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Winnebago County officials hear about wildlife impacts from wind turbines
WINNEBAGO COUNTY

Winnebago County officials hear about wildlife impacts from wind turbines

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Winnebago County Courthouse

The Winnebago County Courthouse in Forest City.

On June 8, acreage owner Bruce Bartness alerted Winnebago County supervisors of his and other Norway Township residents’ concerns about potential disruption of wildlife habitats due to pending wind turbine construction plans.

Bartness said he’s lived on his acreage near Hogsback Wildlife area for 16 years and has seen just about every kind of animal and animal habitat imaginable. He cited many species of birds, including swans seen regularly in farm fields there as well as the sounds of sandhill cranes and geese.

Bartness provided supervisors with a copy of a Department of Natural Resources letter and map, noting active eagles’ nests in the area, suggesting it would not be a good spot for wind turbines.

“Norway Township is not a place for turbines,” he said. “There are fish and waterfowl areas and wildlife management areas including Hogsback. Even though it’s (only) recommendations about that area for eagles’ nests, that clearly pretty much takes Norway Township out of mix for a wind turbine.”

At a prior supervisors meeting in February, Matt Helgeson of Lake Mills, who organized a Norway Township petition drive against Invenergy’s planned Worthwhile Wind project, cited 12-15 woodland and wildlife areas where turbine construction is being considered.

A special exception permit application must be submitted for the county’s project approval. After received and when the zoning board has reviewed and addressed the application for permit, a public hearing would be scheduled with recommendations going to the Board of Supervisors for final decision-making on the matter.

In other business:

• After a public hearing from which no written or oral public comments were received, supervisors approved a resolution allowing for an internal loan for the upcoming courthouse re-roof project. The county will amend its Urban Renewal Tax Increment (Revenue) Fund and create an internal advance of funds for the capital project. That advance would be repaid from future incremental property tax revenues derived from the Urban Renewal Area.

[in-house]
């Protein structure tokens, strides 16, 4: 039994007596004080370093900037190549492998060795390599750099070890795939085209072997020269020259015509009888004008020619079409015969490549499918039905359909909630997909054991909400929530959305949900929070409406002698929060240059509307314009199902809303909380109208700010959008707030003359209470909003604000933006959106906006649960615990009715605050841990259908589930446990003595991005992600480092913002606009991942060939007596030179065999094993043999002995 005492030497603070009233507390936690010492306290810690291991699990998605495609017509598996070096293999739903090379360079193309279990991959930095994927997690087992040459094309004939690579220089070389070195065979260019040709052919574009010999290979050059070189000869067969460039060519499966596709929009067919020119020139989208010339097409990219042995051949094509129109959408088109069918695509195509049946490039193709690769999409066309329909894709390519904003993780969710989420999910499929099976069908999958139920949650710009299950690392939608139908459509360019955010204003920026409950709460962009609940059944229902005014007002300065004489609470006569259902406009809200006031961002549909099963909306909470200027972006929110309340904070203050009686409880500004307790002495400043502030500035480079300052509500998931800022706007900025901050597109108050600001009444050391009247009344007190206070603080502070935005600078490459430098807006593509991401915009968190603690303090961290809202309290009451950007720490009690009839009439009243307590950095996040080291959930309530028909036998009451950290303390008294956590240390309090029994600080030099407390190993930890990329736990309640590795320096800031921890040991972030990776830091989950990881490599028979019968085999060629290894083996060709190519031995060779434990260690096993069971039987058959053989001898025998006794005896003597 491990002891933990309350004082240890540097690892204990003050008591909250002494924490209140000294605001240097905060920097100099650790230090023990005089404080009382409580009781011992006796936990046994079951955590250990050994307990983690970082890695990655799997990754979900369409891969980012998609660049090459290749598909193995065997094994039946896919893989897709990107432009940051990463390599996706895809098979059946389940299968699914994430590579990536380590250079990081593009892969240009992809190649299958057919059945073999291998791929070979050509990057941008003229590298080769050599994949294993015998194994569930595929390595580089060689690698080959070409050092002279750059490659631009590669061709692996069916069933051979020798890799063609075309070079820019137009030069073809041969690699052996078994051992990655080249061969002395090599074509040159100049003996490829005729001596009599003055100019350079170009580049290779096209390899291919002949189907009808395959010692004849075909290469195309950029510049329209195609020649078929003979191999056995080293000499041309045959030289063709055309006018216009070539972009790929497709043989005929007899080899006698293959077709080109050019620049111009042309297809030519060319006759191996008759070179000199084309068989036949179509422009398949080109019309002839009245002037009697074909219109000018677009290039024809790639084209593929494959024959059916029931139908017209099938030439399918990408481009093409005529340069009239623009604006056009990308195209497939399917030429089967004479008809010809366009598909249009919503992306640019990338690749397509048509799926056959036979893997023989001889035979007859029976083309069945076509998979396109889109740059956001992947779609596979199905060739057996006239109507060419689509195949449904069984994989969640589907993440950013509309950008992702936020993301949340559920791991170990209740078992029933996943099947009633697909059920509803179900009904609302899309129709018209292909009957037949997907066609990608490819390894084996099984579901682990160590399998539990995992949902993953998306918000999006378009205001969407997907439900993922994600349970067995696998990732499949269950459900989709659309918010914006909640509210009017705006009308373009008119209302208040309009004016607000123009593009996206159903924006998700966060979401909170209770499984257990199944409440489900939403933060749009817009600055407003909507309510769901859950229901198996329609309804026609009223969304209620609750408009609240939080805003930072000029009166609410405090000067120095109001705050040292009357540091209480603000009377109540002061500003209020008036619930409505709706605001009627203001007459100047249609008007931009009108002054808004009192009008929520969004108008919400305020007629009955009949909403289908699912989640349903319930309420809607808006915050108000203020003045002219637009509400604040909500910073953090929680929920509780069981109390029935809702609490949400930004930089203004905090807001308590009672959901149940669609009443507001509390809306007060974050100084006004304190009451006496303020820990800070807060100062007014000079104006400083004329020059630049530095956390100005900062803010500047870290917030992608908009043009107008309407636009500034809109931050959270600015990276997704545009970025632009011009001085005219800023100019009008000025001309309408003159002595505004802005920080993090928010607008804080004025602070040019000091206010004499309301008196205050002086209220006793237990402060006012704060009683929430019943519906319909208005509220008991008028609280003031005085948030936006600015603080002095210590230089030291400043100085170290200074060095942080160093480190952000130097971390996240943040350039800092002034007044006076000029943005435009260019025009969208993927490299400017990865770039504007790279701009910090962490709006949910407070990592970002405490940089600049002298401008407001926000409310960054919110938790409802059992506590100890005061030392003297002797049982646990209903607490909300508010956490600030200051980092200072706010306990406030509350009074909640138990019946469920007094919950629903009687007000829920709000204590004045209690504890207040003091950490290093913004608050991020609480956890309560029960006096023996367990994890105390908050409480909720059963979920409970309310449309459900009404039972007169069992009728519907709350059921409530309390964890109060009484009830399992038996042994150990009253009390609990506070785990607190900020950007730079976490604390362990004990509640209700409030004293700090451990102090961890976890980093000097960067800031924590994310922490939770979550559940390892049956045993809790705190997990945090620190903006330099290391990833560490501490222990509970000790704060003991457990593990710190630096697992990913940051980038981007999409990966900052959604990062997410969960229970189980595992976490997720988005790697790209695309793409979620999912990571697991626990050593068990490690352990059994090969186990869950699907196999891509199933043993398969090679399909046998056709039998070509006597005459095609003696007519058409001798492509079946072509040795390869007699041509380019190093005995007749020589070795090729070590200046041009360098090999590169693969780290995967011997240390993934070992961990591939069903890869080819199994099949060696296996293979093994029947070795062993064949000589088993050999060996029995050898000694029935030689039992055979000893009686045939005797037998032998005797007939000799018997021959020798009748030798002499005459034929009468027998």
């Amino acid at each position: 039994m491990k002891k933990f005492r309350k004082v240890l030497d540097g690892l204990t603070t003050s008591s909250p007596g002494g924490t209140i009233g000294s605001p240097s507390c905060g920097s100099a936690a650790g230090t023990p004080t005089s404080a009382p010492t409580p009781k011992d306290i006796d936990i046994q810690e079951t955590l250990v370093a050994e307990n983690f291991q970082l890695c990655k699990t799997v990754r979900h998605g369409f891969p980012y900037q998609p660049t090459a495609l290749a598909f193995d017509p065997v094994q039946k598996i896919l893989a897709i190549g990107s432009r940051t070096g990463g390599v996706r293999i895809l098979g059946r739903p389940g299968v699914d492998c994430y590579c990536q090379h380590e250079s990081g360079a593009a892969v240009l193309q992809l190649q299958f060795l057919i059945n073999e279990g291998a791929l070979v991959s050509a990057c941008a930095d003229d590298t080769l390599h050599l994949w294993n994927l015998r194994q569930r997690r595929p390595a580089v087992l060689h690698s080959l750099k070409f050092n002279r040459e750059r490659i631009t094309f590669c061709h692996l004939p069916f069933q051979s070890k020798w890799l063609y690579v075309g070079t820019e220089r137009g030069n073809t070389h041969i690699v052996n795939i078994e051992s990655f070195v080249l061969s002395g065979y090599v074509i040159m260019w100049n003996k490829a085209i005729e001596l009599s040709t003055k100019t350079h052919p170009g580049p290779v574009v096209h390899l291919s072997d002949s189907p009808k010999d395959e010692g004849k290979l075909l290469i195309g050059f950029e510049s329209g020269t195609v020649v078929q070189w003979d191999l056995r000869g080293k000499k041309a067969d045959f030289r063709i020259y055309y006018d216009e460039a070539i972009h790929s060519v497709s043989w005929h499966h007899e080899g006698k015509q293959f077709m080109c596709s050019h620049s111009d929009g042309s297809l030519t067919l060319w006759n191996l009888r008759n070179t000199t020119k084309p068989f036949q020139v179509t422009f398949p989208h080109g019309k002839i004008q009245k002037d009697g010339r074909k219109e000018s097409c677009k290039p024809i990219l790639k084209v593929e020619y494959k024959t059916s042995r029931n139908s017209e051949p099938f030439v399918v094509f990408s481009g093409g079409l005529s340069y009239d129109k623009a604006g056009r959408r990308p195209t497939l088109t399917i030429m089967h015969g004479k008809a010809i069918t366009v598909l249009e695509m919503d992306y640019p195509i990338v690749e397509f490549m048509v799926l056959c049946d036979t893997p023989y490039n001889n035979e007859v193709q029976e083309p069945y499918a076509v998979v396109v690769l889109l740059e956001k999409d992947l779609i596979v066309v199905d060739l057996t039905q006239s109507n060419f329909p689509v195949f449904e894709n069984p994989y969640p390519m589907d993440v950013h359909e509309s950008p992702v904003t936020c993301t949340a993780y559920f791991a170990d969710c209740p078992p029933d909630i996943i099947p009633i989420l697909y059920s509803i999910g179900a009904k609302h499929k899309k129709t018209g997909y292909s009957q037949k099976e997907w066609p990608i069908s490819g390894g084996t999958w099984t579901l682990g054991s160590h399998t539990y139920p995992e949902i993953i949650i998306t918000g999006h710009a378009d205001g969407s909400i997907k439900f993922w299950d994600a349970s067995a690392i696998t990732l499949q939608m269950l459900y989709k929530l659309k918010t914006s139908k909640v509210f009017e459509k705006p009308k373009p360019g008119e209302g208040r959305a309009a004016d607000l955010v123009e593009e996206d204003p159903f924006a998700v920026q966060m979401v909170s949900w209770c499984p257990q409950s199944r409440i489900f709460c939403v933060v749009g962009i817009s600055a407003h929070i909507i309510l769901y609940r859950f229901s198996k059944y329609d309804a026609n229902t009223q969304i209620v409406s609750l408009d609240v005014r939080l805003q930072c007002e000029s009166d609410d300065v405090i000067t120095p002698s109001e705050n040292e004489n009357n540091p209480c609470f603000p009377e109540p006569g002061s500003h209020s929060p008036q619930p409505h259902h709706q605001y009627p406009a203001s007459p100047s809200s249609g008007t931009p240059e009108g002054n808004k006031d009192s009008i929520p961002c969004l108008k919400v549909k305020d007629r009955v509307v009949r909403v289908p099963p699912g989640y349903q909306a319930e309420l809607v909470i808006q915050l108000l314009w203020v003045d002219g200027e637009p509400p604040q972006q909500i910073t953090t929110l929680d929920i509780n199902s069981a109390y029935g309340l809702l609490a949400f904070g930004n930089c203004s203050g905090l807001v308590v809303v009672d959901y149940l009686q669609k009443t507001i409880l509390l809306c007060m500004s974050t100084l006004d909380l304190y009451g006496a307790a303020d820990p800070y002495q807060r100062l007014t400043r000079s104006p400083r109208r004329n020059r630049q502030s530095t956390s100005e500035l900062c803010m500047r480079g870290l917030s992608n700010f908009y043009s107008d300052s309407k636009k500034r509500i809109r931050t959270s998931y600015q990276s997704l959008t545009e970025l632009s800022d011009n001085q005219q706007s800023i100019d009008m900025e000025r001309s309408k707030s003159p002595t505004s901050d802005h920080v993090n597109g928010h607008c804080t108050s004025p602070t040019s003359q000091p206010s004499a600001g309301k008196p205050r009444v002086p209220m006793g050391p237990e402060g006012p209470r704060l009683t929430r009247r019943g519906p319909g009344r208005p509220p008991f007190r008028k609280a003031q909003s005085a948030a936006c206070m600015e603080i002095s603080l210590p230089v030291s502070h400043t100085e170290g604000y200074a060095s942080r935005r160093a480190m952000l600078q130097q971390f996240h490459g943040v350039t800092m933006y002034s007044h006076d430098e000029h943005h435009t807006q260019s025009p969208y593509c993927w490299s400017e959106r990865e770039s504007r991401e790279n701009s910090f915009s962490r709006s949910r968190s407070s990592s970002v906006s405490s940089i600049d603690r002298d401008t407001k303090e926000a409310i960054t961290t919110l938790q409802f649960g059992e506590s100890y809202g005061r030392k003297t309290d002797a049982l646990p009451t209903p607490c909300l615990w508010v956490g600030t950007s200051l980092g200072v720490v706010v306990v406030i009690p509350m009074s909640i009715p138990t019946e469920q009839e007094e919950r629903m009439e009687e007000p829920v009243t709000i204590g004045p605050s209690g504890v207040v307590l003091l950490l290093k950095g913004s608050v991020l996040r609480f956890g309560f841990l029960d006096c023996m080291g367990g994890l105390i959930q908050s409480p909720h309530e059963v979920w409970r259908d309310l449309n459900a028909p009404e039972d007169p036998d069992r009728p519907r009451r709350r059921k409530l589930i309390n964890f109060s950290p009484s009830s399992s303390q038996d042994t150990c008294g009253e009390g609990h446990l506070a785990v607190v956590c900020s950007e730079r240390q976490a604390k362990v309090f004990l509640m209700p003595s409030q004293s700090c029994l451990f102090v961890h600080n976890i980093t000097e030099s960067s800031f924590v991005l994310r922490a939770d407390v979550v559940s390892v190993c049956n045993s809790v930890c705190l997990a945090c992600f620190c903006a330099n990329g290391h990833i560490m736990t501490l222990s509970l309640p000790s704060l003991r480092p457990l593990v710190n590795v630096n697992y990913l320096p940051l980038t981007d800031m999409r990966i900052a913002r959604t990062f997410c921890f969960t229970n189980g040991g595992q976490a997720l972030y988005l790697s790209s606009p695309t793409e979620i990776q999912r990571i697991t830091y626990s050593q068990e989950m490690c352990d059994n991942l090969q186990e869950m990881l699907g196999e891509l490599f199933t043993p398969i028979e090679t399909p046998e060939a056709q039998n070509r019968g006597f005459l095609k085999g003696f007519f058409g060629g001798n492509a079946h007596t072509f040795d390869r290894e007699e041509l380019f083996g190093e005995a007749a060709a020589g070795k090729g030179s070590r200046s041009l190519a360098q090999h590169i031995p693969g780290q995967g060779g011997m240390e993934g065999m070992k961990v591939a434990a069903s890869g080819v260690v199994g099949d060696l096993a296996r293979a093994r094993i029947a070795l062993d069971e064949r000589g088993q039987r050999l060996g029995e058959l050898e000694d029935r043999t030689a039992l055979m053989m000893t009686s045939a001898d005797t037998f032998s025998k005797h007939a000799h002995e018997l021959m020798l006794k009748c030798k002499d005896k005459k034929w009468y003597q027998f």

The approved resolution directs a $2.5 million advance. County auditor Karla Weiss said county officials do not know the actual internal loan amount that will be needed, at this time.

• Supervisors unanimously approved the formation of a working committee to review and assess the use and requirements pertaining to American Rescue Plan Act funding that the county will receive. The committee members include Winnebago County Conservation Board executive director Robert Schwartz, county recorder Kris Colby, supervisor Susan Smith, county engineer Scott Meinders, county auditor Karla Weiss, and Winnebago Public Health administrator Julie Sorenson with her alternate being Public Health clinical manager Allison Rice.

The American Rescue Plan Act of 2021, also called the COVID-19 Stimulus Package or American Rescue Plan, is a $1.9 trillion economic stimulus bill passed by the 117th United States Congress. It was signed into law by President Joe Biden on March 11 to speed up the United States' recovery from the economic and health effects of the COVID-19 pandemic and the ongoing recession.

• Supervisors reset a public hearing for a proposed county budget amendment for 9:05 a.m. on June 29.

• Supervisors also approved a resolution establishing weight restrictions on Winnebago County bridges, which will make load posting signs enforceable by law enforcement. It lists all bridges with weight restrictions in the county

Rob Hillesland is community editor for the Summit-Tribune. He can be reached at 641-421-0534, or by email at rob.hillesland@globegazette.com.

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